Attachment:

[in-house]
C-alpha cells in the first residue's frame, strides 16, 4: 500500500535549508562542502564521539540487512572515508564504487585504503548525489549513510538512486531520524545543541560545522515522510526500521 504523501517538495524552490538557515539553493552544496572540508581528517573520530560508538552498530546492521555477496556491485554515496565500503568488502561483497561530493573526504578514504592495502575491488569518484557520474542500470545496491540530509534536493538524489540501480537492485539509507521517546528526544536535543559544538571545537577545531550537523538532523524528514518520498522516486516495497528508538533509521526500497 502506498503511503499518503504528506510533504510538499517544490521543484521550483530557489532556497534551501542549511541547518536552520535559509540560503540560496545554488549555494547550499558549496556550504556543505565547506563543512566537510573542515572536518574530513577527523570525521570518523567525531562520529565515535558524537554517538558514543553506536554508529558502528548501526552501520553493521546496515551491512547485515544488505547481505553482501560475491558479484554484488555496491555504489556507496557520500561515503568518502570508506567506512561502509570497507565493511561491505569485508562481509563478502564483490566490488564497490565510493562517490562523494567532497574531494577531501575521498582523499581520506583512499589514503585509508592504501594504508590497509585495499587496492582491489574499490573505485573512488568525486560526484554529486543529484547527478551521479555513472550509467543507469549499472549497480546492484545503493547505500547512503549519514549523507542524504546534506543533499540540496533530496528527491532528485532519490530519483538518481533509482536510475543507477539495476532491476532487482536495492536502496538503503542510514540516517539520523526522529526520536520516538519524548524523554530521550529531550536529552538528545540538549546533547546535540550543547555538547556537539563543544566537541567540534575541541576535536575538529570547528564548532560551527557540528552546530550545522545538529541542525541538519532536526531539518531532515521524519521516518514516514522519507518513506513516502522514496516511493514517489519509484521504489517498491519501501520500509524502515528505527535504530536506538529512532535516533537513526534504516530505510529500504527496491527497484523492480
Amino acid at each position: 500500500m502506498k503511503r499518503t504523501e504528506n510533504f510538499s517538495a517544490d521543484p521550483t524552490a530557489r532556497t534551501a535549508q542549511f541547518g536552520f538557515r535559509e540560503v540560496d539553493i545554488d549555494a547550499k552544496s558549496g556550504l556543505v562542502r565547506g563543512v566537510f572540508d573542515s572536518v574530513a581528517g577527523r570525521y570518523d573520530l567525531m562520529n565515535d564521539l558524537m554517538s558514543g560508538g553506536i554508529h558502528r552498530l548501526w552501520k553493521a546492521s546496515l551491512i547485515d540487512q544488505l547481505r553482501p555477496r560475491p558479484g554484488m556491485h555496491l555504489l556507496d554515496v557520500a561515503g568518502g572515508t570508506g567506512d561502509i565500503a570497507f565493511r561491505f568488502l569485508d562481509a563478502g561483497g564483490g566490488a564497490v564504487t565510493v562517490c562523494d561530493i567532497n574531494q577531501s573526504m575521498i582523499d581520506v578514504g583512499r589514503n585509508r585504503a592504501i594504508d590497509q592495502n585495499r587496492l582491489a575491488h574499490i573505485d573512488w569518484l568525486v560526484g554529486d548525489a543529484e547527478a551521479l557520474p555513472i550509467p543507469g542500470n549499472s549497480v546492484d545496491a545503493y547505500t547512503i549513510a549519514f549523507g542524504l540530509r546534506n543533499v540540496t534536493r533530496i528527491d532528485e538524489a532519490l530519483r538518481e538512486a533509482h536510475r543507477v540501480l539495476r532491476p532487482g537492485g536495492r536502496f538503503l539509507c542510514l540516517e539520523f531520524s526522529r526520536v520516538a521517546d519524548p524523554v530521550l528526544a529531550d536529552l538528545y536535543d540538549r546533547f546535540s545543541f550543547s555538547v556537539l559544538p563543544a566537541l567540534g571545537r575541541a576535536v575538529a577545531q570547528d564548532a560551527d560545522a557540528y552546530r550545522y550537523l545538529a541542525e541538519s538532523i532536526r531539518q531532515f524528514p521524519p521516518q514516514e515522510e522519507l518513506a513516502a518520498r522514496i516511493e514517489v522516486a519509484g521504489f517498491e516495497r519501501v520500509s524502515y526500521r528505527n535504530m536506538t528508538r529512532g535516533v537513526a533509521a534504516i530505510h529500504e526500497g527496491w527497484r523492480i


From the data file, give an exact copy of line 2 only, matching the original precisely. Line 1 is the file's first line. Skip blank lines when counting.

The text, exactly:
C-alpha cells in the first residue's frame, strides 16, 4: 500500500535549508562542502564521539540487512572515508564504487585504503548525489549513510538512486531520524545543541560545522515522510526500521 504523501517538495524552490538557515539553493552544496572540508581528517573520530560508538552498530546492521555477496556491485554515496565500503568488502561483497561530493573526504578514504592495502575491488569518484557520474542500470545496491540530509534536493538524489540501480537492485539509507521517546528526544536535543559544538571545537577545531550537523538532523524528514518520498522516486516495497528508538533509521526500497 502506498503511503499518503504528506510533504510538499517544490521543484521550483530557489532556497534551501542549511541547518536552520535559509540560503540560496545554488549555494547550499558549496556550504556543505565547506563543512566537510573542515572536518574530513577527523570525521570518523567525531562520529565515535558524537554517538558514543553506536554508529558502528548501526552501520553493521546496515551491512547485515544488505547481505553482501560475491558479484554484488555496491555504489556507496557520500561515503568518502570508506567506512561502509570497507565493511561491505569485508562481509563478502564483490566490488564497490565510493562517490562523494567532497574531494577531501575521498582523499581520506583512499589514503585509508592504501594504508590497509585495499587496492582491489574499490573505485573512488568525486560526484554529486543529484547527478551521479555513472550509467543507469549499472549497480546492484545503493547505500547512503549519514549523507542524504546534506543533499540540496533530496528527491532528485532519490530519483538518481533509482536510475543507477539495476532491476532487482536495492536502496538503503542510514540516517539520523526522529526520536520516538519524548524523554530521550529531550536529552538528545540538549546533547546535540550543547555538547556537539563543544566537541567540534575541541576535536575538529570547528564548532560551527557540528552546530550545522545538529541542525541538519532536526531539518531532515521524519521516518514516514522519507518513506513516502522514496516511493514517489519509484521504489517498491519501501520500509524502515528505527535504530536506538529512532535516533537513526534504516530505510529500504527496491527497484523492480